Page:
Light pink poudretteite from Pein-Pyit, Mogok township, Myanmar

Poudretteite is an extremely rare mineral and gemstone that was first discovered as minute crystals in Mont St. Hilaire, Quebec, Canada, during the sixties. The mineral was named for the Poudrette family operating the quarry it was found from [1]. Since then, in the 2000s, it has also been discovered in Myanmar, in the Pyant Gyi mine, Pein-Pyit, Mogok Township, Pyin-Oo-Lwin District, Mandalay Division[2]. The few stones were originaly identified as scapolite. Poudretteite is a member of the osumilite group of minerals that also includes milarite, sogdianite and sugilite.
Such a gemstone remains a collector's stone, its hardness is just 5 or slightly above but the main reason is more likely its scarsity at the moment. The gemstone of this work is only 0.32 ct and is included as it can be observed in figure 1. The light pink color is not at its best, better stones show a more vivid pink to puplish-pink color. Nevertheless, this sample stone is a great specimen for studying the material.

poudretteite032lightPinkPeinPyitMogokMyanmarFigure 1. 0.32 ct light-pink poudretteite from Pein-Pyit, Myanmar.

Shape  cushion
Size  4.8 x 3.7 x 3.0 mm
Color  light pink
Lustre  vitreous
Weight  0.32 ct
SG  -
RI  1.510 - 1.530
DR  0.020 U+
Pleochroism  purple / almost colorless
Polariscope / Conoscope  anisotropic: light/dark 4 times / 360°, conoscope not used
SWUV  inert
LWUV  inert
Magnetic susceptibility N52  diamagnetic
Chelsea filter  inert

Table 1. Observational and measured properties

Infrared reflectance spectroscopy:

The infrared reflectance spectrum (figure 2) was collected from the gemstone's table without any particular orientation. It is consistent with the poudretteite IR spectra obtained with other spectroscopic methods, KBr pellet absorption[2] and transmittance[3].

irs poudretteite 032 light pink PeinPyit Mogok MyanmarFigure 2. The IR reflectance spectrum collected from the gemstone's table is similar to other poudretteite spectra obtained by other IR spectroscopic methods. 

UV-VIS-NIR spectroscopy:

The dichroscope has shown a strong pleochroism from almost colorless to strong purplish-pink. For that dichroism, it has  been found interesting to collect polarized UV-Vis-NIR absorption spectra. Figure 3 depicts the two spectra which all have a common pattern with an absorption continuum starting around 800 nm and increasing towards UV. The E||C spectrum differs from E_|_C one by a relatively strong and large absorption band centered around 517 nm. A weak absorption feature is also present in both spectra around 720 nm.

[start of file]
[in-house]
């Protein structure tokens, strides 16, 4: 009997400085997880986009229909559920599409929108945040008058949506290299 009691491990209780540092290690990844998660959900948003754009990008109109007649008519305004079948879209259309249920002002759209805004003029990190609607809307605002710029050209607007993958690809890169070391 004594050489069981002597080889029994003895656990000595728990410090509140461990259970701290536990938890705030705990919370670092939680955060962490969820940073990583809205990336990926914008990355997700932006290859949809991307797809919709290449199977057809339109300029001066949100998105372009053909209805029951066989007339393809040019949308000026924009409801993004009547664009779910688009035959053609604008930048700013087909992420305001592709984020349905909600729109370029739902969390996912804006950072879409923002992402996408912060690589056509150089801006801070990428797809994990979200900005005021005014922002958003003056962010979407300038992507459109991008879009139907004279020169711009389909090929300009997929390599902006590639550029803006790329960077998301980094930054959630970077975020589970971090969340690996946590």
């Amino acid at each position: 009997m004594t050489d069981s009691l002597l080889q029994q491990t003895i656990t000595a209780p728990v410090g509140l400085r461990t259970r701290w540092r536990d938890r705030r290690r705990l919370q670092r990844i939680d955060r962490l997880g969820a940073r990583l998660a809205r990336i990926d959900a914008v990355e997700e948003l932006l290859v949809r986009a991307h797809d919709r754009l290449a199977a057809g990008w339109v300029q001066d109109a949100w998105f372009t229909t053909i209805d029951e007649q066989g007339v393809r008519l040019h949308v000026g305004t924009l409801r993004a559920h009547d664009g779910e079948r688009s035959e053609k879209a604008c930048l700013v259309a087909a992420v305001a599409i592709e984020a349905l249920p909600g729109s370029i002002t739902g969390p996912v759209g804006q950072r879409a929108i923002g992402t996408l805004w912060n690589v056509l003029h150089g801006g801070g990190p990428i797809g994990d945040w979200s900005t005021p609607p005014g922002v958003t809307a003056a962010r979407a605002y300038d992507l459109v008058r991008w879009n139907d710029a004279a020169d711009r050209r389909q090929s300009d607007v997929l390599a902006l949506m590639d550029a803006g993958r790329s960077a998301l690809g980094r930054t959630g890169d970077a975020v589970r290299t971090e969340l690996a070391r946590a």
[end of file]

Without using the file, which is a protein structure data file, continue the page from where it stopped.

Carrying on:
uvvis poudretteite 032 light pink PeinPyit Mogok MyanmarFigure 3. Caption of above spectrum

The polarization dependant absorption band is possibly explained by Mn as suggested by Smith et al. in their article published in 2003[2]. Mn is proposed by analogy with other pink, purple or red stones such as rhodochrosite, tourmaline, bixbite and also sugilite. In the osumilte group as the poudretteite, the sugilite is colored by Mn3+.

Photoluminescence spectroscopy:

Not any of the following sources have induced any photoluminescence: 254, 377, 405 nm. Any manganese (Mn) luminescence would have support  the earlier hypothesis that this poudretteite owed its color to Mn3+.


All data are consistent with poudretteite, there is room left for doubt about it. The UV-Vis spectroscopy lead to suppose the color is possibly caused by Mn3+ but this is not confirmed and photoluminescence was helpless to confirm it since no luminescencence was detected. 

[1] Poudretteite, a new member of the osumilite group from Mont Saint-Hilaire, Quebec, J.D. Grice, T. Scott Ercit, J. Van Velthuizen, P. J. Dunn, The Canadian Mineralogist, 1987, Vol. 25, pp. 763-766

[2] Poudretteite - A Rare Gem Species from the Mogok Valley, C. P. Smith, G. Bosshart, S. Graeser, H. Hänni, D. Günther, K. Hametner, E. J. Gübelin, Gems & Gemology, 2003, Spring, pp. 24-31

[3] Infrared spectra of mineral species, Nikita V. Chukanov, 2014, Springer Editor, ISBN: 978-94-007-7128-4